The European Journalism Centre and Open Knowledge Foundation are organising panel discussions and workshops as part of a School of Data Journalism at this year’s journalism festival in Perugia. More details here; registration here.
This year marks the third German Web Video Awards – the first awards of its kind in Europe.
The awards cover Austria and Switzerland as well as Germany, and are organised by the European Web Video Academy, a group of German journalists and web enthusiasts based in Düsseldorf, directed by Markus Hündgen and Dimitrios Argirakos and supported by Julius Endert and Daniel Pahl (disclaimer: I’m working there at the moment).
Their aim: help web video grow stronger, consult (media) companies and promote a new generation of young, talented web video producers. Continue reading
Content strategy is often talked about in terms of increasing a site’s metrics: the amount of traffic it gets, or time spent by users, or engagement (here’s a previous post about it).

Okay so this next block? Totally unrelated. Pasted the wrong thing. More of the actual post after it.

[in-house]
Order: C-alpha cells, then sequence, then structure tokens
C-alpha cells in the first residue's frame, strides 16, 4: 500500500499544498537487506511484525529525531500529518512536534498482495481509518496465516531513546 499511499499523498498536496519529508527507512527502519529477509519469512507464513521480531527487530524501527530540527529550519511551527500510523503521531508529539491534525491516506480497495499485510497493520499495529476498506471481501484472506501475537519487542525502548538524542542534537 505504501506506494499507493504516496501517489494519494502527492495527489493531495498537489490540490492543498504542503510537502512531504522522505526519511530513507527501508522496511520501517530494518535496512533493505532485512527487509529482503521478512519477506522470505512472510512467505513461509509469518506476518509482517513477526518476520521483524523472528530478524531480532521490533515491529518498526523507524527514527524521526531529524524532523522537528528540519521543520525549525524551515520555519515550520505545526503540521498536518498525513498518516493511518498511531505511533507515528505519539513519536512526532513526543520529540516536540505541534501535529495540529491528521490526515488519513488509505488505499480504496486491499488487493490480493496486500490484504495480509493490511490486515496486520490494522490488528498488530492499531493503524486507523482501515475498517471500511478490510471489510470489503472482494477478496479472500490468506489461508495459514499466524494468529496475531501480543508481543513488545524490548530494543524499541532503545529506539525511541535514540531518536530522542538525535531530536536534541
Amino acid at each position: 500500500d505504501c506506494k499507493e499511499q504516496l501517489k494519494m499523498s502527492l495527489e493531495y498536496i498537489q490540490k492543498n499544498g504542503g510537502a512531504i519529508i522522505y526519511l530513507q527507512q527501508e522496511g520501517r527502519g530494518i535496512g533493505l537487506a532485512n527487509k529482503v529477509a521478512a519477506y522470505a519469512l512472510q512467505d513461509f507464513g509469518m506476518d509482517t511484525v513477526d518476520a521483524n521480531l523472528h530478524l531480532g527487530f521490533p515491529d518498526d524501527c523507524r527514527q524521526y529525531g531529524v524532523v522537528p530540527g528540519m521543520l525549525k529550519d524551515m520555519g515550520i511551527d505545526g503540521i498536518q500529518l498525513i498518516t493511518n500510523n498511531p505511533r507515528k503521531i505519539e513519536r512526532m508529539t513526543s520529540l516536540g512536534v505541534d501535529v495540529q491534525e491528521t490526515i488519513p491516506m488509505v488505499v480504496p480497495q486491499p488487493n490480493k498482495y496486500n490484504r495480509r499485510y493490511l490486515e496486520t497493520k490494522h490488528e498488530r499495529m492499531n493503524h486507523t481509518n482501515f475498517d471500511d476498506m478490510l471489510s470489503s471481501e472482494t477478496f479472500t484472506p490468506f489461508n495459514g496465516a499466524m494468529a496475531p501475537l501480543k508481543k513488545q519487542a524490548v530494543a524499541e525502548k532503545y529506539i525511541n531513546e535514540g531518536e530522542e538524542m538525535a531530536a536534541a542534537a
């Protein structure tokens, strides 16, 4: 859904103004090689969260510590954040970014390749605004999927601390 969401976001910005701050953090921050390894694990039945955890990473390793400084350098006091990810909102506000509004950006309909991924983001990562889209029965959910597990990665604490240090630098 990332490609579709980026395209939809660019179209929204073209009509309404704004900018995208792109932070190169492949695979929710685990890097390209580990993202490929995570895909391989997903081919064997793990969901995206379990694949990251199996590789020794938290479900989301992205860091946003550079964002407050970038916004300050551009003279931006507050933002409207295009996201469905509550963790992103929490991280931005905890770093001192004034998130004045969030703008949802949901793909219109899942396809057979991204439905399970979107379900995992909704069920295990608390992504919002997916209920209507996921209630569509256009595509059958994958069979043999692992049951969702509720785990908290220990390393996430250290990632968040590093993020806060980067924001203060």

But there’s another type of content strategy, one that improves a journalist’s reporting. It’s a strategy that increases the numbers of contacts that you have, or their diversity. It’s a strategy that improves your reputation with those contacts, or increases the chance that one will approach you with new information. Continue reading
I’ve started an
open* spreadsheet so you can add the alternatives you know of, and look at the features of others. (This worked particularly well when Delicious was being sold)
*After 24 hours I had to restrict access to the spreadsheet and restore an earlier version after 20 rows were deleted. The sheet is now available for editing by request.
If you’re writing blog posts there are a number of formatting options you should be using regularly to make your article easier to read for users, and easier to understand for search engines (and therefore search engine optimisation). Here’ s a rundown of the 7 most important ones. Continue reading
I’ve been working recently with the Birmingham Mail to launch Behind The Numbers, a new datablog project with Birmingham City University supported by Help Me Investigate. I’m told that it is probably the UK’s first regional newspaper datablog, although whether that’s a meaningful claim is debatable*.
The first story generated by the project – what is the worst time to be seen at A&E – was published in the newspaper a week ago. But it’s what happens next that’s going to be interesting. Continue reading